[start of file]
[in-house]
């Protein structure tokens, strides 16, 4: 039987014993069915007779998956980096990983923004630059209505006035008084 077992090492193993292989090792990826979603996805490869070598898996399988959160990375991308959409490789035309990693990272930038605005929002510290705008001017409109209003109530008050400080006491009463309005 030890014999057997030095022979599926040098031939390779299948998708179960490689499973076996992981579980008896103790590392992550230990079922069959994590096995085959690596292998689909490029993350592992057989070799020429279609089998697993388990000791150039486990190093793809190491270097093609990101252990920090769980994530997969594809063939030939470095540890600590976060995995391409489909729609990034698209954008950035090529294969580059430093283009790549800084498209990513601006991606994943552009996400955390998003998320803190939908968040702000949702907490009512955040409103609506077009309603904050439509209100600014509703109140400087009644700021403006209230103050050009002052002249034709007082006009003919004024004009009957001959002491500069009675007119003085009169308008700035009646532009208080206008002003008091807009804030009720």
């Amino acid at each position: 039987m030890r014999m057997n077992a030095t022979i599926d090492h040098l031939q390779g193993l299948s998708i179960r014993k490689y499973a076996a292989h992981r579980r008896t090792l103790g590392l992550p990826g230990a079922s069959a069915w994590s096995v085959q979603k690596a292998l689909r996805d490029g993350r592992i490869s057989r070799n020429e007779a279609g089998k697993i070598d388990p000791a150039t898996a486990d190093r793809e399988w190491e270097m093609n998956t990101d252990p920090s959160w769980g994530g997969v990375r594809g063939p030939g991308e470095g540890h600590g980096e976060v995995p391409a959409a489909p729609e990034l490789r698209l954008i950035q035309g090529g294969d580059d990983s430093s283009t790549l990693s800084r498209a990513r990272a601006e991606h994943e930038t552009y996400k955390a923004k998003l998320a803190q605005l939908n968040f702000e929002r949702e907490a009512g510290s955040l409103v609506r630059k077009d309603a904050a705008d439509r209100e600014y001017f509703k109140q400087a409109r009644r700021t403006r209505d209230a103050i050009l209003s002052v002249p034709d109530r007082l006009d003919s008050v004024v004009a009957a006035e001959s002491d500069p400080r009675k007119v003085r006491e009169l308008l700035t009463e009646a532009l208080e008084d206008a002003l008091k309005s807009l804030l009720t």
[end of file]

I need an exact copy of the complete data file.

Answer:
[in-house]
């Protein structure tokens, strides 16, 4: 039987014993069915007779998956980096990983923004630059209505006035008084 077992090492193993292989090792990826979603996805490869070598898996399988959160990375991308959409490789035309990693990272930038605005929002510290705008001017409109209003109530008050400080006491009463309005 030890014999057997030095022979599926040098031939390779299948998708179960490689499973076996992981579980008896103790590392992550230990079922069959994590096995085959690596292998689909490029993350592992057989070799020429279609089998697993388990000791150039486990190093793809190491270097093609990101252990920090769980994530997969594809063939030939470095540890600590976060995995391409489909729609990034698209954008950035090529294969580059430093283009790549800084498209990513601006991606994943552009996400955390998003998320803190939908968040702000949702907490009512955040409103609506077009309603904050439509209100600014509703109140400087009644700021403006209230103050050009002052002249034709007082006009003919004024004009009957001959002491500069009675007119003085009169308008700035009646532009208080206008002003008091807009804030009720």
């Amino acid at each position: 039987m030890r014999m057997n077992a030095t022979i599926d090492h040098l031939q390779g193993l299948s998708i179960r014993k490689y499973a076996a292989h992981r579980r008896t090792l103790g590392l992550p990826g230990a079922s069959a069915w994590s096995v085959q979603k690596a292998l689909r996805d490029g993350r592992i490869s057989r070799n020429e007779a279609g089998k697993i070598d388990p000791a150039t898996a486990d190093r793809e399988w190491e270097m093609n998956t990101d252990p920090s959160w769980g994530g997969v990375r594809g063939p030939g991308e470095g540890h600590g980096e976060v995995p391409a959409a489909p729609e990034l490789r698209l954008i950035q035309g090529g294969d580059d990983s430093s283009t790549l990693s800084r498209a990513r990272a601006e991606h994943e930038t552009y996400k955390a923004k998003l998320a803190q605005l939908n968040f702000e929002r949702e907490a009512g510290s955040l409103v609506r630059k077009d309603a904050a705008d439509r209100e600014y001017f509703k109140q400087a409109r009644r700021t403006r209505d209230a103050i050009l209003s002052v002249p034709d109530r007082l006009d003919s008050v004024v004009a009957a006035e001959s002491d500069p400080r009675k007119v003085r006491e009169l308008l700035t009463e009646a532009l208080e008084d206008a002003l008091k309005s807009l804030l009720t």